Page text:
(Image from Barnes & Noble)
"... Our time was wartime ..." (235).
Longing for adventure, 23-year-old Pearl Gibson is thrilled to secure a position as a lady's maid to wealthy, glamorous Ottoline Campbell. The Scottish estate where the aristocrat spends her summers is peaceful, but full of its own quiet dramas. As Pearl becomes acquainted with the staff and grows closer to her employer, she begins to see the cracks in the Campbells' careful veneers.
With the threat of war creeping ever closer, life at the estate changes. As the men leave for the front lines, the women are left to fend for themselves. With fear and anxiety hanging over them, Pearl and Ottoline must figure out how to survive. Pearl is closer to Ottoline than to anyone else, but she's harboring a secret that could shatter her employer's frail existence ...
It's difficult to describe the plot of The Echo of Twilight by Judith Kinghorn because it doesn't have one. Not really. Episodic and character-driven, the novel meanders about with little focus. Which isn't to say that it's not engrossing. It is, but there also isn't a point in the story where I couldn't have put the book down and walked away. Kinghorn's prose is strong. I found her characters lacking, though. Besides Rodney and Mrs. Lister, none of them are very likable. Pearl has no real personality, which makes her story a bit dull. Overall, the novel's quiet, depressing, and not all that memorable. In the end, it was just okay for me.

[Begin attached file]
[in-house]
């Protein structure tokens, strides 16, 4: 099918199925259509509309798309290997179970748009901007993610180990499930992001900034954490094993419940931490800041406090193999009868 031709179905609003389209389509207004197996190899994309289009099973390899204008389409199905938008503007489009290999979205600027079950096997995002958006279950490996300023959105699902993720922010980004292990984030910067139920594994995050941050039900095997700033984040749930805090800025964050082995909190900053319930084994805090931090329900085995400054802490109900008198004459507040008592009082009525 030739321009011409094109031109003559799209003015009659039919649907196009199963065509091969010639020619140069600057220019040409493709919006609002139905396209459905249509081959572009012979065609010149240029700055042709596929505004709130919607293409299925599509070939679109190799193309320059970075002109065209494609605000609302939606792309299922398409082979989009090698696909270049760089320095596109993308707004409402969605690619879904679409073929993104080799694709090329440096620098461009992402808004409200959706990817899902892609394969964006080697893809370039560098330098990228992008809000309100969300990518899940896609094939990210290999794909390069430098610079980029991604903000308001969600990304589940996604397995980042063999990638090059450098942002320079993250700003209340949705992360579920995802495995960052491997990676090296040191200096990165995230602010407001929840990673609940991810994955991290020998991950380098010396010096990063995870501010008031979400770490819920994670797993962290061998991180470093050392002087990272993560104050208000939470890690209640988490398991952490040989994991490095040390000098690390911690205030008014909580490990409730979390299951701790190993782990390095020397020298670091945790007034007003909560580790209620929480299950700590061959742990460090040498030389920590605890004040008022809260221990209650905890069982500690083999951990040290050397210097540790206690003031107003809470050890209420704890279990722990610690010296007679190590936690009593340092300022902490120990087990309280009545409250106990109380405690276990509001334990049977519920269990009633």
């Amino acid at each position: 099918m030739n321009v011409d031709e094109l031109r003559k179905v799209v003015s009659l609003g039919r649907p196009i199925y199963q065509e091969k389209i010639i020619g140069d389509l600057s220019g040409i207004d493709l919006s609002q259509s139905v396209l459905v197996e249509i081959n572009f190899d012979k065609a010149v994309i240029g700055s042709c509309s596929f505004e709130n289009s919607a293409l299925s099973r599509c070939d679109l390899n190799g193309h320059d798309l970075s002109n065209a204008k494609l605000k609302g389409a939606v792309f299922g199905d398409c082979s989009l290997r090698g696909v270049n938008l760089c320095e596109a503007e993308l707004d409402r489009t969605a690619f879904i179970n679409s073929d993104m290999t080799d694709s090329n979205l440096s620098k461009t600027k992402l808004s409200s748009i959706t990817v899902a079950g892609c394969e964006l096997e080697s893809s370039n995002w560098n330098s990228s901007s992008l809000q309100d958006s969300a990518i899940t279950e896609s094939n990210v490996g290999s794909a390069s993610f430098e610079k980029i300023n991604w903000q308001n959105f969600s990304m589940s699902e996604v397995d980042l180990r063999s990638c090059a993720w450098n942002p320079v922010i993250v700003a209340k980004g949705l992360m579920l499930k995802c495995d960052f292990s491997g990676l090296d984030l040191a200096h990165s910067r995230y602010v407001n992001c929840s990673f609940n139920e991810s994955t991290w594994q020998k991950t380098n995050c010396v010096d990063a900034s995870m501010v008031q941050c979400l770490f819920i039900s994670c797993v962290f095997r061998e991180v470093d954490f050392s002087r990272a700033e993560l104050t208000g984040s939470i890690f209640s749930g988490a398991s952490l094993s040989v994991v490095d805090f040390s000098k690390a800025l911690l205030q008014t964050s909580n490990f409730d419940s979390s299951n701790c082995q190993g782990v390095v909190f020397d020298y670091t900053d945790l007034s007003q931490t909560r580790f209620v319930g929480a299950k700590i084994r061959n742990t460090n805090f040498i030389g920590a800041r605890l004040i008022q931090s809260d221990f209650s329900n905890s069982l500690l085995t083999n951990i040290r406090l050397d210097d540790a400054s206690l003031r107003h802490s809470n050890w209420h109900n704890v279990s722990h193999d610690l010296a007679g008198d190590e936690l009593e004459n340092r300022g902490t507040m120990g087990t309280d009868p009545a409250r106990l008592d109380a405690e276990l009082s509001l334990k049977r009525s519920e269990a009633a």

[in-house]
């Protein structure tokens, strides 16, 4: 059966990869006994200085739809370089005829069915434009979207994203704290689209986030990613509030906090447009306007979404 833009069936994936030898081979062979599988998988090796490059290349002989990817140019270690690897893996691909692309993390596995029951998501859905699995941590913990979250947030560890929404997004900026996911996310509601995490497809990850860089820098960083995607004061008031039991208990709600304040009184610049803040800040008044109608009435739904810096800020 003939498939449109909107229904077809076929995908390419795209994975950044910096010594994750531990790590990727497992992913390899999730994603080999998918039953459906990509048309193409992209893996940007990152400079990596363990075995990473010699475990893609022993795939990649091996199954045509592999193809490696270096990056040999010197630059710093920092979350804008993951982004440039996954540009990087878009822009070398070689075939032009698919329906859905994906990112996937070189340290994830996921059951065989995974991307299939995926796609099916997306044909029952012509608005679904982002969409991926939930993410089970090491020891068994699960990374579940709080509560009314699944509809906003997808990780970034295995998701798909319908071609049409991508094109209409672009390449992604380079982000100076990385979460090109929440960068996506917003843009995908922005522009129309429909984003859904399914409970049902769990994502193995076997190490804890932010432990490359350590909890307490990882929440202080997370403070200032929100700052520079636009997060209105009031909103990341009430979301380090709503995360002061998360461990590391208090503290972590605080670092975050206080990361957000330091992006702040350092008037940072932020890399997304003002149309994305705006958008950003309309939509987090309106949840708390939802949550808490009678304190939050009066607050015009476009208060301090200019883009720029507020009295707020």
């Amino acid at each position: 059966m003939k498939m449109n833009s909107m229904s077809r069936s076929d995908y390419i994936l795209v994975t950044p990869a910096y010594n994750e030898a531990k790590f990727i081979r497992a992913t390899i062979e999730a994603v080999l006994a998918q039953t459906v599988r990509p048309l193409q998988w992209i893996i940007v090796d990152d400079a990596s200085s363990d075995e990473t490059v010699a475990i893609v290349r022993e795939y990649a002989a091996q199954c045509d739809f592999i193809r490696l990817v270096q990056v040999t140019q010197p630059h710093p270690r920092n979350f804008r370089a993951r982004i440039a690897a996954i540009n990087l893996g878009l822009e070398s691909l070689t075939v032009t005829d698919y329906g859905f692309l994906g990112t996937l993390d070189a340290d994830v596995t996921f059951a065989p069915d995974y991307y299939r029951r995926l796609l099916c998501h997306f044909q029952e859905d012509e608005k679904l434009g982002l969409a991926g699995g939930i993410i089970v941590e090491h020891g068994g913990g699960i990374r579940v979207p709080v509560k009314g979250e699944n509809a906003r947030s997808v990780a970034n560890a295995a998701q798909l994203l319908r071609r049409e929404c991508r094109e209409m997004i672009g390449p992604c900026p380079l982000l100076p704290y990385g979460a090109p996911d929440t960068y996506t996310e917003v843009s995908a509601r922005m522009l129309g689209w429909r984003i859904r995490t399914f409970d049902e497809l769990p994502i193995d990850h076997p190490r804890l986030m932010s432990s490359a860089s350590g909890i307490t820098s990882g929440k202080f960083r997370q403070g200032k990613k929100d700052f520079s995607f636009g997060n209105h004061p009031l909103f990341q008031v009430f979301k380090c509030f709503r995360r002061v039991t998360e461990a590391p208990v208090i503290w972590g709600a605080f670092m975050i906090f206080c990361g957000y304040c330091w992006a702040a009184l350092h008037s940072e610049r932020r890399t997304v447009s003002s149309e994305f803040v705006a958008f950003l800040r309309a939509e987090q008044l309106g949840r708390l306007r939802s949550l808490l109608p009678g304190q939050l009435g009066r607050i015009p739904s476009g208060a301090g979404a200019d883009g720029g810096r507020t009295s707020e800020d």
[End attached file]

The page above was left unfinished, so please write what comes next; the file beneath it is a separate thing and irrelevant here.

(Readalikes: Hm, I can't think of anything. Can you?)
If this were a movie, it would be rated:
for brief, mild language (no F-bombs), violence, and sexual content
To the FTC, with love: I received a finished copy of The Echo of Twilight from the generous folks at Penguin Random House. Thank you!